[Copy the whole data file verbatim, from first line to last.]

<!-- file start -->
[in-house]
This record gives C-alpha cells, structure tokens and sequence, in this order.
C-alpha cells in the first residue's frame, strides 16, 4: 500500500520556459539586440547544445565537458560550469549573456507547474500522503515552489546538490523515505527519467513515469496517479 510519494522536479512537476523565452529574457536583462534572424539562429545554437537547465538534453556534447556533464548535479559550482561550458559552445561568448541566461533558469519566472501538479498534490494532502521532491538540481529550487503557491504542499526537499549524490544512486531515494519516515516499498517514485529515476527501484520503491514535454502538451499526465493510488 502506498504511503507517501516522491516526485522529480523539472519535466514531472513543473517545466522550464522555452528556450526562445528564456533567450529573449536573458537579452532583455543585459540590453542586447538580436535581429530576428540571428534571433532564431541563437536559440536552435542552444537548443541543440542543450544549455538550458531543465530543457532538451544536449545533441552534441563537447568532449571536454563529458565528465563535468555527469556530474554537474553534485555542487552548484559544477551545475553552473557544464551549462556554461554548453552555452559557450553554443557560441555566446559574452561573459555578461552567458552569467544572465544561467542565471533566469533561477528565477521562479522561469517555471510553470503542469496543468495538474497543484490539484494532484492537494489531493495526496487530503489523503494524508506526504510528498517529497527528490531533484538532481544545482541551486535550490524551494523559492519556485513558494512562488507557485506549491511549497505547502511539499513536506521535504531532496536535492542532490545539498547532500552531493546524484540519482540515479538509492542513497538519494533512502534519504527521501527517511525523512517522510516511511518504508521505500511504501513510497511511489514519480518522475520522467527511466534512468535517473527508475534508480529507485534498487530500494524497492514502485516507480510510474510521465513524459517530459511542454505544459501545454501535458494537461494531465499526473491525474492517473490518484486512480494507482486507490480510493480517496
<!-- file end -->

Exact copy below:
[in-house]
This record gives C-alpha cells, structure tokens and sequence, in this order.
C-alpha cells in the first residue's frame, strides 16, 4: 500500500520556459539586440547544445565537458560550469549573456507547474500522503515552489546538490523515505527519467513515469496517479 510519494522536479512537476523565452529574457536583462534572424539562429545554437537547465538534453556534447556533464548535479559550482561550458559552445561568448541566461533558469519566472501538479498534490494532502521532491538540481529550487503557491504542499526537499549524490544512486531515494519516515516499498517514485529515476527501484520503491514535454502538451499526465493510488 502506498504511503507517501516522491516526485522529480523539472519535466514531472513543473517545466522550464522555452528556450526562445528564456533567450529573449536573458537579452532583455543585459540590453542586447538580436535581429530576428540571428534571433532564431541563437536559440536552435542552444537548443541543440542543450544549455538550458531543465530543457532538451544536449545533441552534441563537447568532449571536454563529458565528465563535468555527469556530474554537474553534485555542487552548484559544477551545475553552473557544464551549462556554461554548453552555452559557450553554443557560441555566446559574452561573459555578461552567458552569467544572465544561467542565471533566469533561477528565477521562479522561469517555471510553470503542469496543468495538474497543484490539484494532484492537494489531493495526496487530503489523503494524508506526504510528498517529497527528490531533484538532481544545482541551486535550490524551494523559492519556485513558494512562488507557485506549491511549497505547502511539499513536506521535504531532496536535492542532490545539498547532500552531493546524484540519482540515479538509492542513497538519494533512502534519504527521501527517511525523512517522510516511511518504508521505500511504501513510497511511489514519480518522475520522467527511466534512468535517473527508475534508480529507485534498487530500494524497492514502485516507480510510474510521465513524459517530459511542454505544459501545454501535458494537461494531465499526473491525474492517473490518484486512480494507482486507490480510493480517496